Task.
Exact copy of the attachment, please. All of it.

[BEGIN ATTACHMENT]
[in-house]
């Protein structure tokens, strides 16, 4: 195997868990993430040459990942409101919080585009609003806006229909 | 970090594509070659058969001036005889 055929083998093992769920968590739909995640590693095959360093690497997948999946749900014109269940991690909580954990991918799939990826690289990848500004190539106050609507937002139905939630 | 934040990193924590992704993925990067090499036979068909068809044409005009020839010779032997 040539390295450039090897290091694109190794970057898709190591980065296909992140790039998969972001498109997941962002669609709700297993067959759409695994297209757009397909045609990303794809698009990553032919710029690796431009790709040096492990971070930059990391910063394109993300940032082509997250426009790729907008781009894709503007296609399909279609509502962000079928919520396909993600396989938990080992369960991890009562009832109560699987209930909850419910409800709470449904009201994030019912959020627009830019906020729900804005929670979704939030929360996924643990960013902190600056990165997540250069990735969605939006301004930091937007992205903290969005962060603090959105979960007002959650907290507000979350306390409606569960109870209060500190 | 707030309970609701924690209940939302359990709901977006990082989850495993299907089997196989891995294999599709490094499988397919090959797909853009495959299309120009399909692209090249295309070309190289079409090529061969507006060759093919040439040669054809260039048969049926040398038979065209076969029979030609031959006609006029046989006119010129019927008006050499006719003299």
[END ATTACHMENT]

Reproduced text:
[in-house]
């Protein structure tokens, strides 16, 4: 195997868990993430040459990942409101919080585009609003806006229909 | 970090594509070659058969001036005889 055929083998093992769920968590739909995640590693095959360093690497997948999946749900014109269940991690909580954990991918799939990826690289990848500004190539106050609507937002139905939630 | 934040990193924590992704993925990067090499036979068909068809044409005009020839010779032997 040539390295450039090897290091694109190794970057898709190591980065296909992140790039998969972001498109997941962002669609709700297993067959759409695994297209757009397909045609990303794809698009990553032919710029690796431009790709040096492990971070930059990391910063394109993300940032082509997250426009790729907008781009894709503007296609399909279609509502962000079928919520396909993600396989938990080992369960991890009562009832109560699987209930909850419910409800709470449904009201994030019912959020627009830019906020729900804005929670979704939030929360996924643990960013902190600056990165997540250069990735969605939006301004930091937007992205903290969005962060603090959105979960007002959650907290507000979350306390409606569960109870209060500190 | 707030309970609701924690209940939302359990709901977006990082989850495993299907089997196989891995294999599709490094499988397919090959797909853009495959299309120009399909692209090249295309070309190289079409090529061969507006060759093919040439040669054809260039048969049926040398038979065209076969029979030609031959006609006029046989006119010129019927008006050499006719003299």